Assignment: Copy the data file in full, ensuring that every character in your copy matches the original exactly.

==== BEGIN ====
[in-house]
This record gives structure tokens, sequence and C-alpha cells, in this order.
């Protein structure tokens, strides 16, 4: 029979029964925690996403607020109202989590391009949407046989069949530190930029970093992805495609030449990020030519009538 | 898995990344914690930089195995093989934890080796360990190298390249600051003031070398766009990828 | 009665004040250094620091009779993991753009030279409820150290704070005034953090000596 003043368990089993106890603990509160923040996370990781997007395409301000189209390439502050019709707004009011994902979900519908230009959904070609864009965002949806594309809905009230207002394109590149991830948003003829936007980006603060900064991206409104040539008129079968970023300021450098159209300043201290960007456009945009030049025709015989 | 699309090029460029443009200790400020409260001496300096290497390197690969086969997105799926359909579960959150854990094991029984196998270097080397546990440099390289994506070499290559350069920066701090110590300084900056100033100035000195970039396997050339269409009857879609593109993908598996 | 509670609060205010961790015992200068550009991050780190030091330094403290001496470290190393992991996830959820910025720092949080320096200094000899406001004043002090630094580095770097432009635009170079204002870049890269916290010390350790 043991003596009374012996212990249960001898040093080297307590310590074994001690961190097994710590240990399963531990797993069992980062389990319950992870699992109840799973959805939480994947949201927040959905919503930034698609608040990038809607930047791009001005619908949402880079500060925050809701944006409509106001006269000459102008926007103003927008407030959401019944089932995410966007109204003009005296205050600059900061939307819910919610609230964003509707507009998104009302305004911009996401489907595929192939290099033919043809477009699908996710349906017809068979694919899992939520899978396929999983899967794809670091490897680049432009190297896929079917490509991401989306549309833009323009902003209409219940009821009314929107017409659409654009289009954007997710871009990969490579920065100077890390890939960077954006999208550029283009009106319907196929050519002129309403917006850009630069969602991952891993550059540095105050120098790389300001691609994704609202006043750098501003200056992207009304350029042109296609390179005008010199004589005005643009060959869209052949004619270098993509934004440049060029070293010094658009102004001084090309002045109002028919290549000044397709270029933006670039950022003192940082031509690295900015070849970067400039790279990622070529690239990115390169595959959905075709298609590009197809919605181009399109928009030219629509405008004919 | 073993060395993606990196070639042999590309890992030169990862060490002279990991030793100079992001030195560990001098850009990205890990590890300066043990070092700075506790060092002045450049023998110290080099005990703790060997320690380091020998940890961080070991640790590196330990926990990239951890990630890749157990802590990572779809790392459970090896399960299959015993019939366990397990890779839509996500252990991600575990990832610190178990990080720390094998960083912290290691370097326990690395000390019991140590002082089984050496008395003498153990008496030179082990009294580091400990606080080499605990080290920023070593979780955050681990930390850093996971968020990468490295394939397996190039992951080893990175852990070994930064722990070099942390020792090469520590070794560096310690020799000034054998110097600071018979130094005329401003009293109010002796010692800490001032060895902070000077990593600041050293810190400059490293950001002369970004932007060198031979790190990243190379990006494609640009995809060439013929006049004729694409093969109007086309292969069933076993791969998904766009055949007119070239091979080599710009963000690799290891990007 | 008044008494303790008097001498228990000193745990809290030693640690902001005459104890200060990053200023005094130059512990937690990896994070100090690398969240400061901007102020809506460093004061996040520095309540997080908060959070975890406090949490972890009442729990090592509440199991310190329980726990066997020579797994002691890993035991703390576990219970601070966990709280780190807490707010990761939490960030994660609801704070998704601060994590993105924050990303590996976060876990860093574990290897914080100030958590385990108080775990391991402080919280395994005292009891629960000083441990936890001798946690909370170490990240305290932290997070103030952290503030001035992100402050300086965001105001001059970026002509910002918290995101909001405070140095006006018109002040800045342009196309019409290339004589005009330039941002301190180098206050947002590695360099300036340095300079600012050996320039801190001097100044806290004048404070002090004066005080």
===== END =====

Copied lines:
[in-house]
This record gives structure tokens, sequence and C-alpha cells, in this order.
């Protein structure tokens, strides 16, 4: 029979029964925690996403607020109202989590391009949407046989069949530190930029970093992805495609030449990020030519009538 | 898995990344914690930089195995093989934890080796360990190298390249600051003031070398766009990828 | 009665004040250094620091009779993991753009030279409820150290704070005034953090000596 003043368990089993106890603990509160923040996370990781997007395409301000189209390439502050019709707004009011994902979900519908230009959904070609864009965002949806594309809905009230207002394109590149991830948003003829936007980006603060900064991206409104040539008129079968970023300021450098159209300043201290960007456009945009030049025709015989 | 699309090029460029443009200790400020409260001496300096290497390197690969086969997105799926359909579960959150854990094991029984196998270097080397546990440099390289994506070499290559350069920066701090110590300084900056100033100035000195970039396997050339269409009857879609593109993908598996 | 509670609060205010961790015992200068550009991050780190030091330094403290001496470290190393992991996830959820910025720092949080320096200094000899406001004043002090630094580095770097432009635009170079204002870049890269916290010390350790 043991003596009374012996212990249960001898040093080297307590310590074994001690961190097994710590240990399963531990797993069992980062389990319950992870699992109840799973959805939480994947949201927040959905919503930034698609608040990038809607930047791009001005619908949402880079500060925050809701944006409509106001006269000459102008926007103003927008407030959401019944089932995410966007109204003009005296205050600059900061939307819910919610609230964003509707507009998104009302305004911009996401489907595929192939290099033919043809477009699908996710349906017809068979694919899992939520899978396929999983899967794809670091490897680049432009190297896929079917490509991401989306549309833009323009902003209409219940009821009314929107017409659409654009289009954007997710871009990969490579920065100077890390890939960077954006999208550029283009009106319907196929050519002129309403917006850009630069969602991952891993550059540095105050120098790389300001691609994704609202006043750098501003200056992207009304350029042109296609390179005008010199004589005005643009060959869209052949004619270098993509934004440049060029070293010094658009102004001084090309002045109002028919290549000044397709270029933006670039950022003192940082031509690295900015070849970067400039790279990622070529690239990115390169595959959905075709298609590009197809919605181009399109928009030219629509405008004919 | 073993060395993606990196070639042999590309890992030169990862060490002279990991030793100079992001030195560990001098850009990205890990590890300066043990070092700075506790060092002045450049023998110290080099005990703790060997320690380091020998940890961080070991640790590196330990926990990239951890990630890749157990802590990572779809790392459970090896399960299959015993019939366990397990890779839509996500252990991600575990990832610190178990990080720390094998960083912290290691370097326990690395000390019991140590002082089984050496008395003498153990008496030179082990009294580091400990606080080499605990080290920023070593979780955050681990930390850093996971968020990468490295394939397996190039992951080893990175852990070994930064722990070099942390020792090469520590070794560096310690020799000034054998110097600071018979130094005329401003009293109010002796010692800490001032060895902070000077990593600041050293810190400059490293950001002369970004932007060198031979790190990243190379990006494609640009995809060439013929006049004729694409093969109007086309292969069933076993791969998904766009055949007119070239091979080599710009963000690799290891990007 | 008044008494303790008097001498228990000193745990809290030693640690902001005459104890200060990053200023005094130059512990937690990896994070100090690398969240400061901007102020809506460093004061996040520095309540997080908060959070975890406090949490972890009442729990090592509440199991310190329980726990066997020579797994002691890993035991703390576990219970601070966990709280780190807490707010990761939490960030994660609801704070998704601060994590993105924050990303590996976060876990860093574990290897914080100030958590385990108080775990391991402080919280395994005292009891629960000083441990936890001798946690909370170490990240305290932290997070103030952290503030001035992100402050300086965001105001001059970026002509910002918290995101909001405070140095006006018109002040800045342009196309019409290339004589005009330039941002301190180098206050947002590695360099300036340095300079600012050996320039801190001097100044806290004048404070002090004066005080």